Dave Butler is the author of the Jenny Willson mystery series, published by Dundurn Press. He’s a forester and biologist living in Cranbrook, British Columbia, in the shadow of the Rocky Mountains. His writing and photography have appeared in numerous Canadian publications. He’s a Queen Elizabeth II Diamond Jubilee Medal winner, and a Fellow of the Royal Canadian Geographical Society. When he’s not writing, Dave is professionally involved in sustainable tourism at local, national and international levels and he travels extensively. He’s a Professional Author Member of the Crime Writers of Canada.
Dave is represented by Sam Hiyate at The Rights Factory http://therightsfactory.com/authors/dave-butler/
No! Full Curl is the first in a series that will include at least three books. The second novel — “No Place for Wolverines” — was published by Dundurn Press in October, 2018. The third in the series — “In Rhino We Trust” — will be available September 30, 2019. I have at least three more books in the series sketched out beyond that.
I’m a long-time resident of Western Canada, and I’ve traveled extensively through the Pacific Northwest. I love the landscapes, from rich coastal forests to dry ponderosa pine grasslands to the high alpine.
I can’t give away any secrets, not only because I hope you’ll share the journey with me, but because only Jenny knows for sure. She’s always at least a step or two ahead of me. She’ll tackle at least one more investigation in Canada before she heads to Namibia on a secondment. After that, I get the sense that she’ll travel, perhaps because of a new love interest, and that she and her Parks Canada bosses will have to sort out their differences.
I’ve had people ask me if the book is about hairdressing (no) or surfing (no again). It takes its name from the horns of bighorn sheep rams. If an animal is old enough, his horns will circle around toward the back then back to the front again, passing their point of origin … to form a full curl. It also reflects a story that does the same: returns to its starting point.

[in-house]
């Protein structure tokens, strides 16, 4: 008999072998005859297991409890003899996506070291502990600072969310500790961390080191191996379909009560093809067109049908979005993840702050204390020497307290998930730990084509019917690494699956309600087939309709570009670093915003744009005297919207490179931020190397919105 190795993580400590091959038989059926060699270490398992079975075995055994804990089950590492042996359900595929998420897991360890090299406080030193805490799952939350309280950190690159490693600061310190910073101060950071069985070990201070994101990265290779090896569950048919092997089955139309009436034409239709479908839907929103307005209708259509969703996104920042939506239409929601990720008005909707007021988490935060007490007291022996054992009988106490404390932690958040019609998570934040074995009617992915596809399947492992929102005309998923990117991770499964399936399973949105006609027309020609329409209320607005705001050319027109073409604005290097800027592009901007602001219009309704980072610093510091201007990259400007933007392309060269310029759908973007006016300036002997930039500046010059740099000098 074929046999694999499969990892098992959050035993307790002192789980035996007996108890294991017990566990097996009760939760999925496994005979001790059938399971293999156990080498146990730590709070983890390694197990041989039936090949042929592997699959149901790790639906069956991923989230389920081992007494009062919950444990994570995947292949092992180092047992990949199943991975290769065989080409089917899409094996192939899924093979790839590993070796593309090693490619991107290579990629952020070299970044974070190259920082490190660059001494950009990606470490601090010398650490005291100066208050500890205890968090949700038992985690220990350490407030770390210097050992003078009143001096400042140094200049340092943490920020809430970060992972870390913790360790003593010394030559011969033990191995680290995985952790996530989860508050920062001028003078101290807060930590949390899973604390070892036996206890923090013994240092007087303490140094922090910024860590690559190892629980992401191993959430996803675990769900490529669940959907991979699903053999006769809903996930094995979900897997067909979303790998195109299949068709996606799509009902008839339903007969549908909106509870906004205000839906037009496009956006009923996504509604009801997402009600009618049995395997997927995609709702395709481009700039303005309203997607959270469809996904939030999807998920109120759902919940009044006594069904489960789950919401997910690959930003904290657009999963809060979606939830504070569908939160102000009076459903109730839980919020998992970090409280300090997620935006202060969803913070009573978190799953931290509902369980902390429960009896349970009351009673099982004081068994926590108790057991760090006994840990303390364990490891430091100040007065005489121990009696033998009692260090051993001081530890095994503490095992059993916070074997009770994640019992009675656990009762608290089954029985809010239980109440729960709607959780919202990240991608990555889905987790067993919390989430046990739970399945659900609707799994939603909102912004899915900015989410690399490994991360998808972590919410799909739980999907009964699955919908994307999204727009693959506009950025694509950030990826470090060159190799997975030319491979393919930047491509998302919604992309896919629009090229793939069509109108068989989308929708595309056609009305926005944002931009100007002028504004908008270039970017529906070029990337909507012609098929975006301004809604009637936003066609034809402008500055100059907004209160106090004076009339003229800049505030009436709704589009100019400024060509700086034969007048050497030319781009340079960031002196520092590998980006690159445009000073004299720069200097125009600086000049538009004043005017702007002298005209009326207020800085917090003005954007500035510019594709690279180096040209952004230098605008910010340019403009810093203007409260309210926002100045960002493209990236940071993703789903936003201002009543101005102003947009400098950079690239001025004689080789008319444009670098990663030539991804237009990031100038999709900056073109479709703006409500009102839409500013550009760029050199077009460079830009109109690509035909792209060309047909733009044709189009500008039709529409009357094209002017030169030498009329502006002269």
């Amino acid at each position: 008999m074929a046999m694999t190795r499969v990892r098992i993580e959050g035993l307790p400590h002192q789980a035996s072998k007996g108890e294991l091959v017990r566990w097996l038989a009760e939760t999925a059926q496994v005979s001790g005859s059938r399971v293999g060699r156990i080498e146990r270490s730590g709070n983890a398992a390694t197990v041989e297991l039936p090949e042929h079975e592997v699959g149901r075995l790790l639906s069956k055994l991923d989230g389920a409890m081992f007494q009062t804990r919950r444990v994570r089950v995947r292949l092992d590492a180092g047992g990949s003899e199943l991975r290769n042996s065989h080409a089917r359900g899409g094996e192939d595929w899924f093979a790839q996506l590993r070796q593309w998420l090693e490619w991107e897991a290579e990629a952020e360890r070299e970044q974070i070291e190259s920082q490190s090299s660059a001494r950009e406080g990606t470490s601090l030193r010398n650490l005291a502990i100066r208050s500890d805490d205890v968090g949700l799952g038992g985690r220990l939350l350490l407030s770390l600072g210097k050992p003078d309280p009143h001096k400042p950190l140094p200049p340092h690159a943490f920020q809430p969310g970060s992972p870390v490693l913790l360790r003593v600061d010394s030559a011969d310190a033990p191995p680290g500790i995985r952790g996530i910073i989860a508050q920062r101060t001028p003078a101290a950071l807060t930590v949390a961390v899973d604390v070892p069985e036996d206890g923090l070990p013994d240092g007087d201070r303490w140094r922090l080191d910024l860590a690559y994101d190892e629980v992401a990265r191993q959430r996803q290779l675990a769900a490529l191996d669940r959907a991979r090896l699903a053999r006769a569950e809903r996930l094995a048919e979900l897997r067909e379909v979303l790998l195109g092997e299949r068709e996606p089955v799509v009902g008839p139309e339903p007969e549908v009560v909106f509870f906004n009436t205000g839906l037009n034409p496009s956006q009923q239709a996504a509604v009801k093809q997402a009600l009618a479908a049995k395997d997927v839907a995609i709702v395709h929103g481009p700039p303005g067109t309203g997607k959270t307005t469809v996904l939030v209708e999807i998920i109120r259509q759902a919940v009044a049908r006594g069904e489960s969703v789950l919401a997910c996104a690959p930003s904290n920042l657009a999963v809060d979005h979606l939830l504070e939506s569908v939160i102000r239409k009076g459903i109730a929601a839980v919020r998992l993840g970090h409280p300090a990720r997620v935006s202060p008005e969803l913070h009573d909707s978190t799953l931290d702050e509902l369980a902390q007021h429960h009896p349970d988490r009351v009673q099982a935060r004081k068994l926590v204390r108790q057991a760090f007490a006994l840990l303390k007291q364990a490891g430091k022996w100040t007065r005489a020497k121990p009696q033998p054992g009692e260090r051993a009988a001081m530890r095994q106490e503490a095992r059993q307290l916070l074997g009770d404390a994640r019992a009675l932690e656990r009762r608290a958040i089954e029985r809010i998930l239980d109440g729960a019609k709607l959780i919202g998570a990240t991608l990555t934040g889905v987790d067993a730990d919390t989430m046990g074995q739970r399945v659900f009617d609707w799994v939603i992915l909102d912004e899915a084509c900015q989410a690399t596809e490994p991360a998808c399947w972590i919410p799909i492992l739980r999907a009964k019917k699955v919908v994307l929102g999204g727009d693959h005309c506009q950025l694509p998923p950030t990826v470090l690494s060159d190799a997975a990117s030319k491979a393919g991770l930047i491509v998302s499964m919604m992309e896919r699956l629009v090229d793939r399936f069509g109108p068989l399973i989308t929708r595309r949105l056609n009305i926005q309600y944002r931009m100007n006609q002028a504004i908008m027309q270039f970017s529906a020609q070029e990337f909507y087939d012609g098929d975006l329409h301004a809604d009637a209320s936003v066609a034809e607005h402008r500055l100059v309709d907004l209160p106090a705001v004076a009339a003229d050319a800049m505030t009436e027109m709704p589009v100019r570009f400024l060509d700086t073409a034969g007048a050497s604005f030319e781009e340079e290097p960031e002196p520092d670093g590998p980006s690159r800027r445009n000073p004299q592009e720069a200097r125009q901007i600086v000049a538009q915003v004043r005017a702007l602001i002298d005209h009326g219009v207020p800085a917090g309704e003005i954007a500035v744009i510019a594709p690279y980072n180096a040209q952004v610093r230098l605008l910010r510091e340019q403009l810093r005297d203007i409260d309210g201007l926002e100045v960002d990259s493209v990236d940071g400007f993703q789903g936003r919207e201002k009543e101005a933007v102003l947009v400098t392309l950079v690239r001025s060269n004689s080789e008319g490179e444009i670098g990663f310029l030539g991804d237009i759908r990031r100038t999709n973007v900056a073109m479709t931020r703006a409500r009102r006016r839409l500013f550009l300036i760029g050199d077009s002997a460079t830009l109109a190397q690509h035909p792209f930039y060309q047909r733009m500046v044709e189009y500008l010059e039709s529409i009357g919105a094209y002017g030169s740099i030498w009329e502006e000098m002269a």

For the first few drafts, I struggled with the title. But then, Jenny Willson gave me the title. When she was talking about a specific place, and the potential for something to happen there, she said “this will be no place for wolverines.” Thanks, Jenny!
In truth, I’m not a huge fan of these labels. But I recognize why they’re necessary. The Jenny Willson series could fit under mystery, crime fiction or even thriller, depending on your definition. But I’m starting to like the idea that they might fit in a new category of eco-mystery or eco-thriller. Let’s see if that becomes ‘a thing…’
I post on Facebook about a wide range of items and events of interest (Dave Butler’s Jenny Willson mysteries; @DaveButlerwriter), I tweet now and then (@Dav3butl3rDave) and I regularly share images on Instagram (dav3butl3r). Please join me there, or send me a question or comment via the ‘contact form’ on the ‘contacts and links’ page. I’ll respond to all.
It’s a play on words. Not only does it mirror a phrase on the U.S. penny, but it honours the incredible work being done in Namibia by Save The Rhino Trust Namibia.( http://www.savetherhinotrust.org/)
I think both Jenny and I were getting too comfortable in the Canadian Rockies. I decided to send her to a place where almost everything was different – the geography, the history, the culture, and the conservation challenges – to see how she would react. I hope you’ll agree that she did just fine.
I’m working on a fourth novel, set in Alaska, with a working title of “View to a Kill.” Depending on negotiations with my publisher, it might come out as a fourth novel in the Jenny Willson series. Or it could be the beginning of a new series. I’ve also started a stand-alone thriller with a working title of “Means to an End.”